Portulans: Where has this momentum for digital transformation come from?

Mr. Sabbagh: Three elements were central in supporting the momentum of digital transformation during the crisis. First of all, transformation was already underway with a core objective to eliminate process frictions at the development, distribution, and servicing stages of the business

One of the key objectives was to automate many – if not most – of the touchpoints with customers, and this proved to be essential during the crisis. And another key tenet of the transformation was the delivery of products through an “as-a-service” mode, pushing out the need to deploy on-premise hardware and managing it as such with all what it entailed in terms of physical dependencies

Portulans: Does every organization need to be digitally transformed to survive COVID-19?

Mr. Sabbagh: The short answer is yes, and the approach could yield incremental, transformational, and/or disruptive dividends. The COVID-19 chapter has served as a magnifying glass and accelerator of this movement. In the context of the education sector, digital transformation brought incremental benefits that are now deemed essential. The question is how this new factor will transform the sector in the long term. In the case of cybersecurity, digital has transformed the reach and impact of related services. Organizations had to move during the crisis from a long-entrenched practice of rule-based management of a finite inventory of risks to a more adaptive model that leverages cognitive technologies to cater for a constantly expanding threat landscape.

Finally, in the disruptive chapter, the over-the-air-software-updates of Tesla (I’m both a customer and investor) presents a formidable digital capability that is re-framing the value proposition in the industry. If anything, the COVID-19 experience has premiumized the importance of this capability as Tesla’s maintenance was done over the air, overcoming the obvious constraints of economic lockdown; conversely, servicing capabilities for the rest of the industry was markedly hampered.

Portulans: What could we learn from the first wave of COVID-19 for the future?

Mr. Sabbagh: There are three key learnings from the pandemic. Digital transformation is everyone’s objective and way-of-working. Additionally, digital transformation must be underpinned by business process transformation – in other words, digital must not attempt to perpetuate an obsolete modus operandi. Finally, digital ways-of-working will increasingly demand greater horizontal and vertical integration as business resilience takes center stage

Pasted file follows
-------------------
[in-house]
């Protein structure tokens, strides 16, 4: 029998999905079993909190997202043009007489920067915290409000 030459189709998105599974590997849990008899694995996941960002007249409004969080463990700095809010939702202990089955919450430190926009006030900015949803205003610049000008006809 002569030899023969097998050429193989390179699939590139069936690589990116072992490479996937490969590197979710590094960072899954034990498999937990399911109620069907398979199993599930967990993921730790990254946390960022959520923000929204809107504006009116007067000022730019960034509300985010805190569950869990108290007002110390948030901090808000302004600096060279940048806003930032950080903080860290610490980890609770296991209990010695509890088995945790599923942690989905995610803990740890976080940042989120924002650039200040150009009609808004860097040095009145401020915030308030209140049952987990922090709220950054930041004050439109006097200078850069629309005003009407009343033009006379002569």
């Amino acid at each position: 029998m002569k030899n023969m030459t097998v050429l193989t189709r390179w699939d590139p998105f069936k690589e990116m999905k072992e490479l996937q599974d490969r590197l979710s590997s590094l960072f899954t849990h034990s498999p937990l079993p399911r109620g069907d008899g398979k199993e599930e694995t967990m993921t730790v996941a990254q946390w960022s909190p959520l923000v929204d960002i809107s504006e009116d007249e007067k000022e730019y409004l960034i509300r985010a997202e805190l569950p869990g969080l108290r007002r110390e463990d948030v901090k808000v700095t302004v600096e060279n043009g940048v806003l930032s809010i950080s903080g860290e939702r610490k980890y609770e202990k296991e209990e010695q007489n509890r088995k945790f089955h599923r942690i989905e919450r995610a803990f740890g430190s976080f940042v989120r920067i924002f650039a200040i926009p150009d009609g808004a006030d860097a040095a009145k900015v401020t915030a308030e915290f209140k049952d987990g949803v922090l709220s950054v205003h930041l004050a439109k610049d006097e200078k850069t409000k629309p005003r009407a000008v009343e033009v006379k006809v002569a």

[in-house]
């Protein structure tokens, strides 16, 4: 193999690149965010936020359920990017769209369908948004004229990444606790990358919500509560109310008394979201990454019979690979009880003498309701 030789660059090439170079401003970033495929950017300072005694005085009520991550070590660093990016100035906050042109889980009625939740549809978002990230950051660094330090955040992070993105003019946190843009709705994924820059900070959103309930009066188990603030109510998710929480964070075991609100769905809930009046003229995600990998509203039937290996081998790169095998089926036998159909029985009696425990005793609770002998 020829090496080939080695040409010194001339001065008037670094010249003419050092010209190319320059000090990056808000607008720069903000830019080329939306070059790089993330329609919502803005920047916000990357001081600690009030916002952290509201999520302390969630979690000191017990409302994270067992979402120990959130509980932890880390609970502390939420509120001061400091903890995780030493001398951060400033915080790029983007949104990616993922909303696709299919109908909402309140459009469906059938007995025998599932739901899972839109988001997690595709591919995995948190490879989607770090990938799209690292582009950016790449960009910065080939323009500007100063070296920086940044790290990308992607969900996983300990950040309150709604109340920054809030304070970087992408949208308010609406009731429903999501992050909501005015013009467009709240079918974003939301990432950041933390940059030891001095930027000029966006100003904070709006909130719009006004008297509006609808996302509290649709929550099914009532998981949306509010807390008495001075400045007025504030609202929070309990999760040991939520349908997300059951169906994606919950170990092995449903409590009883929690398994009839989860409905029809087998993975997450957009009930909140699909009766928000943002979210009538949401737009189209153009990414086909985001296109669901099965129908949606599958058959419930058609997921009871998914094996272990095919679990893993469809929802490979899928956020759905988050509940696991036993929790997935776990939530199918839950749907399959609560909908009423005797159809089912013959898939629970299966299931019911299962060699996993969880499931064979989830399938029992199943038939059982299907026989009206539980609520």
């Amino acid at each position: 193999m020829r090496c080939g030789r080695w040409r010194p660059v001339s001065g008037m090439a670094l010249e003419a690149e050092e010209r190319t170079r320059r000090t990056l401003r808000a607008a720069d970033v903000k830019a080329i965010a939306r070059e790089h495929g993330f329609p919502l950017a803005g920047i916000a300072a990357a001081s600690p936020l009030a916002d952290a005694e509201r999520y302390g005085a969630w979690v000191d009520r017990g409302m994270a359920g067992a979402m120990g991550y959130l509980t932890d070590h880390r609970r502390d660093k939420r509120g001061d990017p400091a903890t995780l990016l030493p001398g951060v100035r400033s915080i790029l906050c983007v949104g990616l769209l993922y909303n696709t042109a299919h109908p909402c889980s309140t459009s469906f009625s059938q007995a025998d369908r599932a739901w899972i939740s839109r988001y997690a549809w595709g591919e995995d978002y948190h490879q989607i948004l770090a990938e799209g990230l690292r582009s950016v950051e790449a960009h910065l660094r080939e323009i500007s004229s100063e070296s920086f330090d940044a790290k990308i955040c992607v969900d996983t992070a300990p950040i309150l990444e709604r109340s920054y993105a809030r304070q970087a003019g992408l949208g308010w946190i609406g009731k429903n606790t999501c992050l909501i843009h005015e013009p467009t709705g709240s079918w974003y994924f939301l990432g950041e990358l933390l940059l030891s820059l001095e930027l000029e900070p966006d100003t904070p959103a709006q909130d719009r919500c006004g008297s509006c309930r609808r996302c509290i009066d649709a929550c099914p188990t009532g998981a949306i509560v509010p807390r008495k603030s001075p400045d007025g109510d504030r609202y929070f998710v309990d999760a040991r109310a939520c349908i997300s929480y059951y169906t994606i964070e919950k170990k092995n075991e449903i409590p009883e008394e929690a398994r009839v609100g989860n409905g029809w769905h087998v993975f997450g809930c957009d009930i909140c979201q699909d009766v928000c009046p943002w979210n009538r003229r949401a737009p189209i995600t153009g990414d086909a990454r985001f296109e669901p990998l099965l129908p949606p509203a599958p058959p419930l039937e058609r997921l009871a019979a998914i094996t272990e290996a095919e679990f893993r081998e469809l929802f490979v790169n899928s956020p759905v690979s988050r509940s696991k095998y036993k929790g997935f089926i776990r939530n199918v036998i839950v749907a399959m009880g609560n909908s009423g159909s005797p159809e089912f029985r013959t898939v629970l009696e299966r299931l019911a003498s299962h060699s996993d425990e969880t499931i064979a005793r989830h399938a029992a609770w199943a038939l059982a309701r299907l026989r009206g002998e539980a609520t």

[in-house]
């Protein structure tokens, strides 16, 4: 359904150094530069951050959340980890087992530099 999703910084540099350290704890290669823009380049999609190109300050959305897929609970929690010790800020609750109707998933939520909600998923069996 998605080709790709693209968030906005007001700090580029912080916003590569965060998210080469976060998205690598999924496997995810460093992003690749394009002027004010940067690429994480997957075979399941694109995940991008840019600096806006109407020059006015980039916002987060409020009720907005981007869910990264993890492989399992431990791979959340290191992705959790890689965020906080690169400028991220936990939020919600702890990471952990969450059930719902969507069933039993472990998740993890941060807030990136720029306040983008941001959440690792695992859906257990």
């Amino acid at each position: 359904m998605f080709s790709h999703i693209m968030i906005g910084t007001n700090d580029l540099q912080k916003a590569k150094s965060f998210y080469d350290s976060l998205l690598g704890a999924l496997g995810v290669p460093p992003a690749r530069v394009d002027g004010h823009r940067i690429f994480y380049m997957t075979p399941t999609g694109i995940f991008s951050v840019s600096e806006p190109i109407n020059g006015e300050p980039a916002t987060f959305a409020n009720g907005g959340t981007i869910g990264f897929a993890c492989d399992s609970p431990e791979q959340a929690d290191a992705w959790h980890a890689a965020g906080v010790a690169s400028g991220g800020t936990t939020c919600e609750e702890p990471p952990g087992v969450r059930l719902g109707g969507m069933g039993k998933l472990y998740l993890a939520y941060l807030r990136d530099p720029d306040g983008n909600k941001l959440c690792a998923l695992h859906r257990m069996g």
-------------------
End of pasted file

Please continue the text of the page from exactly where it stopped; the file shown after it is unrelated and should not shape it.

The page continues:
Portulans: Looking ahead, how could we leverage digital transformation to rebuild more inclusive, diverse and equitable economies and workplaces?

Mr. Sabbagh: First, digital transformation can be leveraged by redesigning the business processes and ways-of-working that may hamper inclusiveness, diversity and equity in a social or economic context. By way of example, availability of information and knowledge, transparency, security, and mobility are some of the levers that can be markedly transformed for the better under a digital agenda and enable as a result the workplaces and cities of the future.

Secondly, digital transformation can play a central role in re-wiring the culture of an institution or society towards greater propensity for improved participation, decision making, and accountability in execution. To illustrate, discourse and action can evolve from a small and self-constrained circle to a broader and more participative model that could yield better outcomes across different time horizons.

Thirdly, digital transformation has the potential to democratize access – in the broadest sense – across different strata in societies and economies. This may include for illustrative purpose education, healthcare services, financial services, professional opportunities, and social groups to name a few. The idea is that digital can go a long way in removing the barriers of geography, gender, race, legacy regulations, and other discriminators that have fostered the conditions for asymmetrical access.

Portulans: How could digital transformation help fight unemployment in a post-Covid world?

Mr. Sabbagh: Digital transformation can go a long way to mitigate the risks of unemployment. Its first lever is the ability to support and deliver reskilling programs to a large section of the workforce. In parallel, the unprecedented possibilities of digital can be put to use in order to redesign underperforming business processes and focus the workforce on value adding tasks that may become location agnostic. Going digital can help efforts post-COVID to redesign the physical workplace and create in parallel the sustainable virtual workplace. Finally, this transformation can elevate practices around information flows, knowledge transfer, and collaboration in a way to create more inclusive communities.

Portulans: What is the role of reskilling, upskilling or lifelong learning in becoming a future-ready society?

Mr. Sabbagh: Reskilling, upskilling, and lifelong learning are and will continue to be for the foreseeable future essential ingredients of the digital transformation journey. The main objective is to ready today’s and tomorrow’s workforce for the jobs of the future.

Some of the future jobs could represent a linear evolution of today’s functionalities, e.g. in-class vs. remote teaching. An event such as COVID-19 is serving as an unprecedented accelerator: a case in point is the unsurpassed rise in some countries of online professional development programs for school teachers, as they come to grip with the realities of social distancing.

Another category of future jobs could represent a new paradigm in specific economic sectors, and where reskilling, upskilling, and lifelong learning would be critical. The case of cybersecurity comes to mind as the advent of digital transformations is markedly expanding the attack surface of any organization, and this requires as a result new capabilities to secure and defend the associated perimeters. The shortage of cybersecurity professionals has been echoed in public and private circles in recent years, and COVID-19 has accentuated this gap.